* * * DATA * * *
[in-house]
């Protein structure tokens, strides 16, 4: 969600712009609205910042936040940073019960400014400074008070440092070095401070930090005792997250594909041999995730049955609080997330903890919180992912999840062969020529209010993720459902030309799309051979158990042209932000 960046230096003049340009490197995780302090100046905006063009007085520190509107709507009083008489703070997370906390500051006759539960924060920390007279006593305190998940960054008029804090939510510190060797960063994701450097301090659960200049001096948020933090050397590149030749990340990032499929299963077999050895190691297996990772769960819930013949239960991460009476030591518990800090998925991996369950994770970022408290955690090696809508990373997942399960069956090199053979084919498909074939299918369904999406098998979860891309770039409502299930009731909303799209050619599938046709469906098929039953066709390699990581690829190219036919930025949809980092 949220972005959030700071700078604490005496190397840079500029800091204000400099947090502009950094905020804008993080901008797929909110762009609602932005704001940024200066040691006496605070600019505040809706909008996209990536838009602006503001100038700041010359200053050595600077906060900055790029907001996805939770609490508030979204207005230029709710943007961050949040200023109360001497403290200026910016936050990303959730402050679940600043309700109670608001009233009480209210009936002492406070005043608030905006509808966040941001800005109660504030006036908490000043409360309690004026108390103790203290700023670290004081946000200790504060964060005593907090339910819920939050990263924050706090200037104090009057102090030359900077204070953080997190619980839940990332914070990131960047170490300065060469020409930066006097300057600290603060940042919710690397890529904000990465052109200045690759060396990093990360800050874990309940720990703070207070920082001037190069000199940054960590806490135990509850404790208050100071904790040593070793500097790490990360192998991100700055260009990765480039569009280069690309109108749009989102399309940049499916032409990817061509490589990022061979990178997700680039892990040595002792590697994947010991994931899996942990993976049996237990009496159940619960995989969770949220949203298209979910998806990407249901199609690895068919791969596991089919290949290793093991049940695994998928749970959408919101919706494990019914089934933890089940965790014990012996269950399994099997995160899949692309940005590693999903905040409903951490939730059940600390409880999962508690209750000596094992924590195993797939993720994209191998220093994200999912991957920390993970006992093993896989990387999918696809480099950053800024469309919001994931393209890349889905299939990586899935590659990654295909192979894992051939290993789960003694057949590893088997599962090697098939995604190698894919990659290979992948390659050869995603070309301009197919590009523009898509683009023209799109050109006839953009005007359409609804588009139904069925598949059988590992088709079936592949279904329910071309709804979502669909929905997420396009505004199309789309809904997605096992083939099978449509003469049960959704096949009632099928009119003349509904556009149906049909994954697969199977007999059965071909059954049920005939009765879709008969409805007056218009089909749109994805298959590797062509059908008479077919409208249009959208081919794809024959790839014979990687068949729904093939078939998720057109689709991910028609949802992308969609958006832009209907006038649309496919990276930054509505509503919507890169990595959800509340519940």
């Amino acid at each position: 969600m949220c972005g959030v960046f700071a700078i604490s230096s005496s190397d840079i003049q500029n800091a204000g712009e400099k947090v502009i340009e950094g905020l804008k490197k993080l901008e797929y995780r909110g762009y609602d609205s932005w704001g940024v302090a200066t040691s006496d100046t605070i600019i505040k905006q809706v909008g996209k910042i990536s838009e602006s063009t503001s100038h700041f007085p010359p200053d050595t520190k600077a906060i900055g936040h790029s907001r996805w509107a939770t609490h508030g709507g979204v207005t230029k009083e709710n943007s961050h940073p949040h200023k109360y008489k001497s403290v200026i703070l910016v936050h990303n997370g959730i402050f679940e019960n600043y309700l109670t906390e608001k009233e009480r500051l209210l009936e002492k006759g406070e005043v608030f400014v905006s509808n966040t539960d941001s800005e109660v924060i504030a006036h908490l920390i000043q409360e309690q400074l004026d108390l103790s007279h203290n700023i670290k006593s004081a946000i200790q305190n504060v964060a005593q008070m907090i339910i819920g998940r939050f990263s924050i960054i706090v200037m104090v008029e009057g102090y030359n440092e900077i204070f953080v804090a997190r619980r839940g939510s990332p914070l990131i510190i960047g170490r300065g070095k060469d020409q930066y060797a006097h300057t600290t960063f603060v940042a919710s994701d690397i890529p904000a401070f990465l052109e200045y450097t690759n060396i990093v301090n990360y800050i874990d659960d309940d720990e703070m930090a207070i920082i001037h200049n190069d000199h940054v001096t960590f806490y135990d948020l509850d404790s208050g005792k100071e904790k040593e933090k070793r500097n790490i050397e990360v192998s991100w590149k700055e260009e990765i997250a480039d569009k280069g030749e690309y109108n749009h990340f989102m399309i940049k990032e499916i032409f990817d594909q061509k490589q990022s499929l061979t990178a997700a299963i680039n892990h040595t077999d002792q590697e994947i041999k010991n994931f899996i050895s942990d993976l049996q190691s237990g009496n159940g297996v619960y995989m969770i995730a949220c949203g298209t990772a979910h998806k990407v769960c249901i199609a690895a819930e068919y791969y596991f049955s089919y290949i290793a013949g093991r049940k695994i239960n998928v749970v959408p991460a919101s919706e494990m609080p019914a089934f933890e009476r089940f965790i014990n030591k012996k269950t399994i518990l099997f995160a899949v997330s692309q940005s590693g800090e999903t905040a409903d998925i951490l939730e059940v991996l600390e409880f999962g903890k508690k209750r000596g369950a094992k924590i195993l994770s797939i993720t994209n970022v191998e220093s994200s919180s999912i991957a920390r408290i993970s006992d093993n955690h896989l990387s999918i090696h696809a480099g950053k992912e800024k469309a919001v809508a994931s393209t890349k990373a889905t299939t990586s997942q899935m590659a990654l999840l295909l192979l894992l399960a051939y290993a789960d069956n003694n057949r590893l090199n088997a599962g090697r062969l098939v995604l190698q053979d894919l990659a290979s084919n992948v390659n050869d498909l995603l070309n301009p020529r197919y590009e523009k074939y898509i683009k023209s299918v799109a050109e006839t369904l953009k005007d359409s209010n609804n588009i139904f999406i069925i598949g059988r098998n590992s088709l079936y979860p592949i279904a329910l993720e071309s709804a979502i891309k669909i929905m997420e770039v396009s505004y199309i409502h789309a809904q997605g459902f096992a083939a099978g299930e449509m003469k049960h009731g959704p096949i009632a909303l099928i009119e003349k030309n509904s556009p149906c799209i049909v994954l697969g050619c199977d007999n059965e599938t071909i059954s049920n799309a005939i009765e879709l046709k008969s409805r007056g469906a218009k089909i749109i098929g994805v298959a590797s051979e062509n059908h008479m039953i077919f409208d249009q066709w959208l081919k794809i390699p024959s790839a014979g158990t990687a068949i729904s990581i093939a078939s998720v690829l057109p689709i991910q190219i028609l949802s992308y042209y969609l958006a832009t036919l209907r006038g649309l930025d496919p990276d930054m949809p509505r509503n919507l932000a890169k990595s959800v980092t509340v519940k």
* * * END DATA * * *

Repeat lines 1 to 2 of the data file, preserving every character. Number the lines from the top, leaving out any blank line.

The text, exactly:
[in-house]
């Protein structure tokens, strides 16, 4: 969600712009609205910042936040940073019960400014400074008070440092070095401070930090005792997250594909041999995730049955609080997330903890919180992912999840062969020529209010993720459902030309799309051979158990042209932000 960046230096003049340009490197995780302090100046905006063009007085520190509107709507009083008489703070997370906390500051006759539960924060920390007279006593305190998940960054008029804090939510510190060797960063994701450097301090659960200049001096948020933090050397590149030749990340990032499929299963077999050895190691297996990772769960819930013949239960991460009476030591518990800090998925991996369950994770970022408290955690090696809508990373997942399960069956090199053979084919498909074939299918369904999406098998979860891309770039409502299930009731909303799209050619599938046709469906098929039953066709390699990581690829190219036919930025949809980092 949220972005959030700071700078604490005496190397840079500029800091204000400099947090502009950094905020804008993080901008797929909110762009609602932005704001940024200066040691006496605070600019505040809706909008996209990536838009602006503001100038700041010359200053050595600077906060900055790029907001996805939770609490508030979204207005230029709710943007961050949040200023109360001497403290200026910016936050990303959730402050679940600043309700109670608001009233009480209210009936002492406070005043608030905006509808966040941001800005109660504030006036908490000043409360309690004026108390103790203290700023670290004081946000200790504060964060005593907090339910819920939050990263924050706090200037104090009057102090030359900077204070953080997190619980839940990332914070990131960047170490300065060469020409930066006097300057600290603060940042919710690397890529904000990465052109200045690759060396990093990360800050874990309940720990703070207070920082001037190069000199940054960590806490135990509850404790208050100071904790040593070793500097790490990360192998991100700055260009990765480039569009280069690309109108749009989102399309940049499916032409990817061509490589990022061979990178997700680039892990040595002792590697994947010991994931899996942990993976049996237990009496159940619960995989969770949220949203298209979910998806990407249901199609690895068919791969596991089919290949290793093991049940695994998928749970959408919101919706494990019914089934933890089940965790014990012996269950399994099997995160899949692309940005590693999903905040409903951490939730059940600390409880999962508690209750000596094992924590195993797939993720994209191998220093994200999912991957920390993970006992093993896989990387999918696809480099950053800024469309919001994931393209890349889905299939990586899935590659990654295909192979894992051939290993789960003694057949590893088997599962090697098939995604190698894919990659290979992948390659050869995603070309301009197919590009523009898509683009023209799109050109006839953009005007359409609804588009139904069925598949059988590992088709079936592949279904329910071309709804979502669909929905997420396009505004199309789309809904997605096992083939099978449509003469049960959704096949009632099928009119003349509904556009149906049909994954697969199977007999059965071909059954049920005939009765879709008969409805007056218009089909749109994805298959590797062509059908008479077919409208249009959208081919794809024959790839014979990687068949729904093939078939998720057109689709991910028609949802992308969609958006832009209907006038649309496919990276930054509505509503919507890169990595959800509340519940």